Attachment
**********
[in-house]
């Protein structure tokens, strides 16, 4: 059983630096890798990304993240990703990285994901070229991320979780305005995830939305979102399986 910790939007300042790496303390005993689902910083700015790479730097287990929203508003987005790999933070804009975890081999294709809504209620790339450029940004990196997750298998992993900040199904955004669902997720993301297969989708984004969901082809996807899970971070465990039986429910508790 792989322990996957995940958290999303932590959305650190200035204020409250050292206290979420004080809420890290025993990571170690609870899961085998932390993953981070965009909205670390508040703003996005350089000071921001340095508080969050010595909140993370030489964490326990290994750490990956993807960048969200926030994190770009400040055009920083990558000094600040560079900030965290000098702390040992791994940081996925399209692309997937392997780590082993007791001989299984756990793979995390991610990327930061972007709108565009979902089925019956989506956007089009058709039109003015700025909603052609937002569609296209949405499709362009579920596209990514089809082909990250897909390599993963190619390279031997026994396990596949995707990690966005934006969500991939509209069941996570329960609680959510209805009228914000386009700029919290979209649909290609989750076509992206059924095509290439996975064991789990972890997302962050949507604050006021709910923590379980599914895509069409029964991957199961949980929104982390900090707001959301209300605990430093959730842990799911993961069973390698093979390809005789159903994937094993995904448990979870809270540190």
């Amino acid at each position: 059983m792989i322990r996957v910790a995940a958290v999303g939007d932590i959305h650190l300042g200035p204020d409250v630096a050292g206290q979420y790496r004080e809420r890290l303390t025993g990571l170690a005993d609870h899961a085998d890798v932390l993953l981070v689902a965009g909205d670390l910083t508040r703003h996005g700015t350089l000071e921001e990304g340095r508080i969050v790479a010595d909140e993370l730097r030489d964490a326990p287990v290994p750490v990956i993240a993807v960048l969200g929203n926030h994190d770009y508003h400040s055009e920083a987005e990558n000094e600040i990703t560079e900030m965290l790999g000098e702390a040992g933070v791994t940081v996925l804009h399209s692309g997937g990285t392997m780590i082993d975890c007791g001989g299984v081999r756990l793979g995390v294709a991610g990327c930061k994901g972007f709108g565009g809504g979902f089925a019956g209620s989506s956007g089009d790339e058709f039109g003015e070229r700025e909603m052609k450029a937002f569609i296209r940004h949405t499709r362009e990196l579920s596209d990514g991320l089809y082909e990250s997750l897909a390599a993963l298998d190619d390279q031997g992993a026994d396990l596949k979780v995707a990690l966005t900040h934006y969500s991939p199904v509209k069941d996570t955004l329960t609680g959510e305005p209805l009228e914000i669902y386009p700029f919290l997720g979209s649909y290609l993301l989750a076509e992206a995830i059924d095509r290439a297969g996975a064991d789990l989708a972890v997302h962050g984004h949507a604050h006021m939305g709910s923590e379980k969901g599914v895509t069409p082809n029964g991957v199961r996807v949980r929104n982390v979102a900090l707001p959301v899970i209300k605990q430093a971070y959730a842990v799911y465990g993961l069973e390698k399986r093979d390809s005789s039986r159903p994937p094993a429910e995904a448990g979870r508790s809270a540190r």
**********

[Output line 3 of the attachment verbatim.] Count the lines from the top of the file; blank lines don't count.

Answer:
């Amino acid at each position: 059983m792989i322990r996957v910790a995940a958290v999303g939007d932590i959305h650190l300042g200035p204020d409250v630096a050292g206290q979420y790496r004080e809420r890290l303390t025993g990571l170690a005993d609870h899961a085998d890798v932390l993953l981070v689902a965009g909205d670390l910083t508040r703003h996005g700015t350089l000071e921001e990304g340095r508080i969050v790479a010595d909140e993370l730097r030489d964490a326990p287990v290994p750490v990956i993240a993807v960048l969200g929203n926030h994190d770009y508003h400040s055009e920083a987005e990558n000094e600040i990703t560079e900030m965290l790999g000098e702390a040992g933070v791994t940081v996925l804009h399209s692309g997937g990285t392997m780590i082993d975890c007791g001989g299984v081999r756990l793979g995390v294709a991610g990327c930061k994901g972007f709108g565009g809504g979902f089925a019956g209620s989506s956007g089009d790339e058709f039109g003015e070229r700025e909603m052609k450029a937002f569609i296209r940004h949405t499709r362009e990196l579920s596209d990514g991320l089809y082909e990250s997750l897909a390599a993963l298998d190619d390279q031997g992993a026994d396990l596949k979780v995707a990690l966005t900040h934006y969500s991939p199904v509209k069941d996570t955004l329960t609680g959510e305005p209805l009228e914000i669902y386009p700029f919290l997720g979209s649909y290609l993301l989750a076509e992206a995830i059924d095509r290439a297969g996975a064991d789990l989708a972890v997302h962050g984004h949507a604050h006021m939305g709910s923590e379980k969901g599914v895509t069409p082809n029964g991957v199961r996807v949980r929104n982390v979102a900090l707001p959301v899970i209300k605990q430093a971070y959730a842990v799911y465990g993961l069973e390698k399986r093979d390809s005789s039986r159903p994937p094993a429910e995904a448990g979870r508790s809270a540190r």